Samsung Galaxy S4: Review



review Over the past several years, Korean manufacturer Samsung has evolved as Apple’s eternal rival. Constantly, in my extended family and friend base, I hear people comparing and contrasting these two brands and asking themselves which should win their smartphone budget. This year’s attempt from Samsung is the fourth model in its popular Galaxy line. We already know the GS4 is good. But does the Galaxy S4 do enough to be considered the best smartphone on the market? Read on to find out.

If you’ve played with Samsung’s previous Galaxy S III model (see Delimiter’s review here), then you’ll already be largely familiar with the overall design of the S4. You get the same large screen, the same rounded rectangle button beneath that screen, similar on/off controls on each side of the screen, and the same metallic rim with a smooth, grippy, shiny plastic casing. You get the same 3.5mm headphone jack on top and the same microUSB port beneath. As with the S III, the back cover of the S4 is removable, giving access to its SD card slot, battery and SIM card. It’s all pretty similar.

However, as with Apple’s iPhone 5 handset compared with the previous iPhone 4S model, the more you use the S4, the more you realise how different this model is to its predecessor, in subtle but powerful ways.

The first is the size and quality of the screen. The S III’s screen was quite large at 4.8″, and it featured a solid screen resolution at 1280×720, delivering a pixel density of 306PPI. The S4, in comparison, has a slightly larger screen at 5″, but it really amps up the resolution to 1920×1080 (or ‘Full HD’ in Samsung speak), as well as the pixel density to 441 PPI. What this means is that you will probably feel that the S4 is very similar to the SIII, until you switch on its screen, and that brilliant, large screen with its incredible clarity starts to dominate everything around it.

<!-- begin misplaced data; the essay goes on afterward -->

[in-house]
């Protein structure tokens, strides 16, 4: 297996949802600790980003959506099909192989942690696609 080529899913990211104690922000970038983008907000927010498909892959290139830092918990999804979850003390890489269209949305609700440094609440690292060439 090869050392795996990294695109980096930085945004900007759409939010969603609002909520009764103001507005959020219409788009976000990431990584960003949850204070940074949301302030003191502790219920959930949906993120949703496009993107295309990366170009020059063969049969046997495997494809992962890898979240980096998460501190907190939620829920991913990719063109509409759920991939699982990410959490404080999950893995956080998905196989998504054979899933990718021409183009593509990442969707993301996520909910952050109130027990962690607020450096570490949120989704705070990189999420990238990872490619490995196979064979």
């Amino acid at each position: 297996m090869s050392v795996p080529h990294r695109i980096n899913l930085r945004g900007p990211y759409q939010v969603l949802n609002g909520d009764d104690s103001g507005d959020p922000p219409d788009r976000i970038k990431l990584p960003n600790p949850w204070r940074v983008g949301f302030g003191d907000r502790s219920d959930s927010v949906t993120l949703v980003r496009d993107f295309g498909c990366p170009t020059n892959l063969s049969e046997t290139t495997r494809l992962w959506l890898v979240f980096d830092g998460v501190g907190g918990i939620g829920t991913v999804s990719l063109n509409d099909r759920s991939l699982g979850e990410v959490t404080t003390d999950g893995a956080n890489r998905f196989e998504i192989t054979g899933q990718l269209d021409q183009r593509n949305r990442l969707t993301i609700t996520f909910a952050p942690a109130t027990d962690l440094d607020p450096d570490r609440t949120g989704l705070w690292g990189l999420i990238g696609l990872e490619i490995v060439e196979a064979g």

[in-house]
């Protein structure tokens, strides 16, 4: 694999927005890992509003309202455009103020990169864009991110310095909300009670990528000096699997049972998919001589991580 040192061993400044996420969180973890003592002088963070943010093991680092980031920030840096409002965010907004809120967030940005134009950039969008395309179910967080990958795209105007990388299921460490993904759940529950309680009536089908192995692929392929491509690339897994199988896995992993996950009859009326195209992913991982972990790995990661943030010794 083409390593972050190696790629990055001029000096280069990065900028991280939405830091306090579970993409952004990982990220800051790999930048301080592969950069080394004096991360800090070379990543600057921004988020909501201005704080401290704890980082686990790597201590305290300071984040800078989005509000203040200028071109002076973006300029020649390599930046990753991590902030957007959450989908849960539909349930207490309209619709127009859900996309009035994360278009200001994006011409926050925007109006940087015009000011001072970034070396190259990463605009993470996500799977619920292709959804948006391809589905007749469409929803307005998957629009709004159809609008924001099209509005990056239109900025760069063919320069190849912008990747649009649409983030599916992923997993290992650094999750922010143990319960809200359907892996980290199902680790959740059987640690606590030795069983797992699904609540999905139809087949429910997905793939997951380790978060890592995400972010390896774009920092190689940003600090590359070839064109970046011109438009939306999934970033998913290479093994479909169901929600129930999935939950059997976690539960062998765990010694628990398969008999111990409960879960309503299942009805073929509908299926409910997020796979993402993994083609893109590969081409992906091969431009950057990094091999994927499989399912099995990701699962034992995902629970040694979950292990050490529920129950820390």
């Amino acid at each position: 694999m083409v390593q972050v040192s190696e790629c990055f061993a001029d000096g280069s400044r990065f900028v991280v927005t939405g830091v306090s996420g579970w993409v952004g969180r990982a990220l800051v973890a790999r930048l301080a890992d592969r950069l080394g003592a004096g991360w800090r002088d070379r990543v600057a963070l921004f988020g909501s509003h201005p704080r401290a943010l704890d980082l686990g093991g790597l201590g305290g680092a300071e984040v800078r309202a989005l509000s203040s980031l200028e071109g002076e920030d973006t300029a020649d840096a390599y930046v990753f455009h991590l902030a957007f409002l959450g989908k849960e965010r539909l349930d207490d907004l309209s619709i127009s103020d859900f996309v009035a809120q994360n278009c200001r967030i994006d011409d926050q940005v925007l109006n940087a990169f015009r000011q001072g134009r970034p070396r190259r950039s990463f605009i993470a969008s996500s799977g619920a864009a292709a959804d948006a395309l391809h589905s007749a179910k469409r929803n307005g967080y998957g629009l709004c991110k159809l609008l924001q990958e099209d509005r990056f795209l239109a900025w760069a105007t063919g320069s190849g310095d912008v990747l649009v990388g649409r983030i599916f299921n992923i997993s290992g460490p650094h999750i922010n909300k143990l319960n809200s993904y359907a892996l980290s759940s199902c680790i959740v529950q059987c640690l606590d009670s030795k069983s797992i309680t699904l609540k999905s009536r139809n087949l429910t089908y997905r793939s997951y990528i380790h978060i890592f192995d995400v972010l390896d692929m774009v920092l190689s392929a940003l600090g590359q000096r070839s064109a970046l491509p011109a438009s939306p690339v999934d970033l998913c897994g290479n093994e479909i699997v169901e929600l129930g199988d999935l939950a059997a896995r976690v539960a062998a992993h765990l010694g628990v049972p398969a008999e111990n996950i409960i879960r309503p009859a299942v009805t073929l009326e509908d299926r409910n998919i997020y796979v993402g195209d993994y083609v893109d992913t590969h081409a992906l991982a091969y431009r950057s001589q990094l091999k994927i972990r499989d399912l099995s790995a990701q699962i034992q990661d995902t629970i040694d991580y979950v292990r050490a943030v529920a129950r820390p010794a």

There are also other elements to the S4’s physical design which are a little different than that of the S III. The S4 is ever so slightly lighter (130 compared with 133g), and it’s ever so slightly thinner (7.6mm compared with 8.6mm). Given that the S4’s length and width are basically the same (but that it has a larger screen), what this all adds up to is a subtle but powerful refining of the S III, placing a greater focus on its screen and refining its construction.

I’ve heard some other reviewers bemoan the physical casing of the S4, which you can get in either a whitish light shade or a darkish black shade. Quite a few people, apparently, prefer the metallic finish found on the HTC One and the iPhone 5, compared with the S4’s plastic material. And there is some validity to this complaint, if you prefer things that way.

However, personally, I felt that the S4’s finish represented surpassing build quality, and I had absolutely no problem with it. This is one smartphone which felt lovely in the hand and very grippy, which can be a problem with both the One and the iPhone 5 (they tend to slip a little in the hand). You’re not going to easily drop the S4. The lighter plastic material of the S4 may also have contributed to its weight, compared with the One. The HTC model is a full 13g heavier, and we preferred the feeling of the S4 in our pocket.